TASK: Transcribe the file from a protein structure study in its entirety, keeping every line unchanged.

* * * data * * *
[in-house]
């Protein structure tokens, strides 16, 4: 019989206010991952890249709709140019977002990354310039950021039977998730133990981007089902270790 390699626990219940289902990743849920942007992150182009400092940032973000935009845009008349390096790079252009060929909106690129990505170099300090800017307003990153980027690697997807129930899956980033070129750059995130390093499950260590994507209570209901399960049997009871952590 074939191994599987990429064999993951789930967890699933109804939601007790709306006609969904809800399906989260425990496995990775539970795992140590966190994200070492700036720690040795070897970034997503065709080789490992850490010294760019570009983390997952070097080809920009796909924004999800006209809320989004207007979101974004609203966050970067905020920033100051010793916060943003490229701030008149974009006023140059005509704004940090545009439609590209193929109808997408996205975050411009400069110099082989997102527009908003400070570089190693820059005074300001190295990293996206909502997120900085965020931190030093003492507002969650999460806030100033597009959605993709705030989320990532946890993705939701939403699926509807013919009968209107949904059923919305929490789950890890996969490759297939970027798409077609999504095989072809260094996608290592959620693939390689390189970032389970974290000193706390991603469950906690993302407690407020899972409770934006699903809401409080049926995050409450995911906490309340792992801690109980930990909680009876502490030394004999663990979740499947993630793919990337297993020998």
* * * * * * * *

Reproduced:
[in-house]
């Protein structure tokens, strides 16, 4: 019989206010991952890249709709140019977002990354310039950021039977998730133990981007089902270790 390699626990219940289902990743849920942007992150182009400092940032973000935009845009008349390096790079252009060929909106690129990505170099300090800017307003990153980027690697997807129930899956980033070129750059995130390093499950260590994507209570209901399960049997009871952590 074939191994599987990429064999993951789930967890699933109804939601007790709306006609969904809800399906989260425990496995990775539970795992140590966190994200070492700036720690040795070897970034997503065709080789490992850490010294760019570009983390997952070097080809920009796909924004999800006209809320989004207007979101974004609203966050970067905020920033100051010793916060943003490229701030008149974009006023140059005509704004940090545009439609590209193929109808997408996205975050411009400069110099082989997102527009908003400070570089190693820059005074300001190295990293996206909502997120900085965020931190030093003492507002969650999460806030100033597009959605993709705030989320990532946890993705939701939403699926509807013919009968209107949904059923919305929490789950890890996969490759297939970027798409077609999504095989072809260094996608290592959620693939390689390189970032389970974290000193706390991603469950906690993302407690407020899972409770934006699903809401409080049926995050409450995911906490309340792992801690109980930990909680009876502490030394004999663990979740499947993630793919990337297993020998």